I am reminded today--in my thinking, reading and corresponding--of the bitter anger that accompanies our losses for a while. How dare the world go blithely along when I am so hurt and afraid and desperate? How in the world can others dare to smile when all I can do is cry? All of us who grieve have those "how dare you?" days.
How dare you complain about your everyday, pedestrian problems when you could be facing an existential crisis that seems like it will never end? Do you have any idea how good you have it? And do you have any idea how bad I feel by comparison?
Of course, I am feeling a strange combination of envy and superiority when I ask such questions. I wish I didn't have to face the issues that confront me. I wish I could go blithely and blissfully into a normal day. And of course I am the brave, strong, insightful, profound and realistic one compared to your naivete.
Oh, how I must repent for all those smugly superior and enormously envious moments in my own journey!
How dare you enjoy a movie, celebrate a holiday, laugh at a joke, live for a bit on the silly, superficial surface of life? Don't you know that people get hurt, die, feel abandoned and bereft? How can you be so insensitive to the pain and suffering of those grieving people all around you!
Of course I long to live on that surface for a while as well. And if only I could come at life with a bit of perspective and even a bit of self-deprecating humor, I might have a better chance of getting through the day. That would require, of course, that I would step back from my own pain and begin to see it in the larger context of a world of suffering and joy.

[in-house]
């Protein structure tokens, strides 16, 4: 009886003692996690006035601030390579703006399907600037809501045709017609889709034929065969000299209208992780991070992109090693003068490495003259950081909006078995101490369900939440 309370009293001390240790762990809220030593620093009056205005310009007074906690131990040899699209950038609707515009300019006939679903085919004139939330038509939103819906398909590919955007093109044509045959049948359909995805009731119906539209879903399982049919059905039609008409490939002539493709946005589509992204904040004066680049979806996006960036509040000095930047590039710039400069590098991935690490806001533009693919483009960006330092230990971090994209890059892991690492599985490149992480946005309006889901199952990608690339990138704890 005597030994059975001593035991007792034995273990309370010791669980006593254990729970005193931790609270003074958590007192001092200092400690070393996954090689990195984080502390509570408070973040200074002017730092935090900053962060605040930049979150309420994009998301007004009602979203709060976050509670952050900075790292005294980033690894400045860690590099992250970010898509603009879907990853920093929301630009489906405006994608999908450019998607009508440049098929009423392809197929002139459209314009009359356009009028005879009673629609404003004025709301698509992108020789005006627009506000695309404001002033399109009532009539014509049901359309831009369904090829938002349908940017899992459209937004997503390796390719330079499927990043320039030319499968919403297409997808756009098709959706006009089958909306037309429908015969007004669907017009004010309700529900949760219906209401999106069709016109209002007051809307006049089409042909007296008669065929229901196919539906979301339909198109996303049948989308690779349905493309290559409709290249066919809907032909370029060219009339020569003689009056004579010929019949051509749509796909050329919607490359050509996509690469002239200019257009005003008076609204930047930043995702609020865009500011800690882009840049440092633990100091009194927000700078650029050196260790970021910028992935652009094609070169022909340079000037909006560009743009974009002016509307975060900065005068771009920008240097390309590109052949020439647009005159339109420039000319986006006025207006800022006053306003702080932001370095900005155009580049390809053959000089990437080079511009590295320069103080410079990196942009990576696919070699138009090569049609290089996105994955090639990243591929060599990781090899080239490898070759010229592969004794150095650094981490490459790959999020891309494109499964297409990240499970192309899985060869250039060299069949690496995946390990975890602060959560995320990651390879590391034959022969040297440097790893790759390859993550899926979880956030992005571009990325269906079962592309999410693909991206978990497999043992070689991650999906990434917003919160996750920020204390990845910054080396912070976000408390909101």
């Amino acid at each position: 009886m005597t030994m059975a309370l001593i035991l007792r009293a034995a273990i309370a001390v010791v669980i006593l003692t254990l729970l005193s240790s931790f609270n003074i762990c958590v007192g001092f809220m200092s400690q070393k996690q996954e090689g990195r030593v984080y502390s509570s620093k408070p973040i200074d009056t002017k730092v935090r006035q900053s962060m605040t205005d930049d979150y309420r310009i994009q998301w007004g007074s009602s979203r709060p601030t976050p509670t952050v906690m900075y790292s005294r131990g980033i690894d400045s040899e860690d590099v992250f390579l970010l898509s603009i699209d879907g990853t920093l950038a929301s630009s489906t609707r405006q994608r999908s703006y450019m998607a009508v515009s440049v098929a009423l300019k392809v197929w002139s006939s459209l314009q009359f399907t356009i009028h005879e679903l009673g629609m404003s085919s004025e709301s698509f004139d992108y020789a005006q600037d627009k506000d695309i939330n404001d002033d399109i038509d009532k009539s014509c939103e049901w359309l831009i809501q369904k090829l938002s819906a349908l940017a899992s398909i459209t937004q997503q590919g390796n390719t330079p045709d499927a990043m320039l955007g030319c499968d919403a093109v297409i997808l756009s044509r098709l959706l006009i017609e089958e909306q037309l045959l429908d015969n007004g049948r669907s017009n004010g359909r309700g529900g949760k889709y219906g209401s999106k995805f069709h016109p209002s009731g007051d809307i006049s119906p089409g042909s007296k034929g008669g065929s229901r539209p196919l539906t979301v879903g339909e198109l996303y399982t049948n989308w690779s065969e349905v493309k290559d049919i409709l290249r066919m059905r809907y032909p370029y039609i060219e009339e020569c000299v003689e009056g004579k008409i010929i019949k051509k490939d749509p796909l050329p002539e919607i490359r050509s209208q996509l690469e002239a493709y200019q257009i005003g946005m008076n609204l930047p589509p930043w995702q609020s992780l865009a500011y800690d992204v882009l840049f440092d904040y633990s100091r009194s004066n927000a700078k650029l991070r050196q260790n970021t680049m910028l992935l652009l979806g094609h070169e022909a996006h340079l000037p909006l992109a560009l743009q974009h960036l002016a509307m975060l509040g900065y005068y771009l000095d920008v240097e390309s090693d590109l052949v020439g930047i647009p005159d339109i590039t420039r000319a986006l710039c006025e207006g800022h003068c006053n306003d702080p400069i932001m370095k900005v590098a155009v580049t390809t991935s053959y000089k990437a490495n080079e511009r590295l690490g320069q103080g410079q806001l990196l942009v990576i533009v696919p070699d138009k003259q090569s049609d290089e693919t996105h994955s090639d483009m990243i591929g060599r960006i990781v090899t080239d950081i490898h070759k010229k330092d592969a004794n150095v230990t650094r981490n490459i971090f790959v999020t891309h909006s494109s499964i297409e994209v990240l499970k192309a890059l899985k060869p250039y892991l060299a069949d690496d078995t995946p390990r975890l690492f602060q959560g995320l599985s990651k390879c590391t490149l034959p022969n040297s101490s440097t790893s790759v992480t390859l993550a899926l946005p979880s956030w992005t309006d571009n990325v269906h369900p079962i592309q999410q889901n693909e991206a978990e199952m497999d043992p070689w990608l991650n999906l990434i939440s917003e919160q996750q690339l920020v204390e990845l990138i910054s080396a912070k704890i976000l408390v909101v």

Oh, how I must repent for all those days when I insisted on being at the center of a universe of self-serving pain! How selfish I so often have been in this process!
And yet, I know I must be kind to myself in hindsight. We grieving people do the best we can at the moment. If we could let go of it all and move on, we really would. And eventually most of us do.
I learned how to stop picking at the emotional scabs so they could begin to heal. I learned that life is never all one thing or another. We live in emotional oscillation at all points of our lives. We have moments of horrific pain. We have moments of deep joy. We have moments of selfish anger. We have moments of superficial silliness. And all those moments pass out of existence. Not one of them is permanent.
I learned to choose my responses much more carefully. I got tired of wading through the mental molasses of angry disappointment. I learned that whatever feelings I feed will grow. And I became much more careful about the emotions I nourish and the emotions I put on a diet. Making choices about how to respond to primary emotions is a significant part of choosing hope on a daily basis.
Anger and envy are, after all, secondary emotions. Pain and fear are primary. We can choose who to go through those primary emotional experiences if we stop, breath, think and pray.
And I am ever more grateful for the patience of those who have loved me through it all.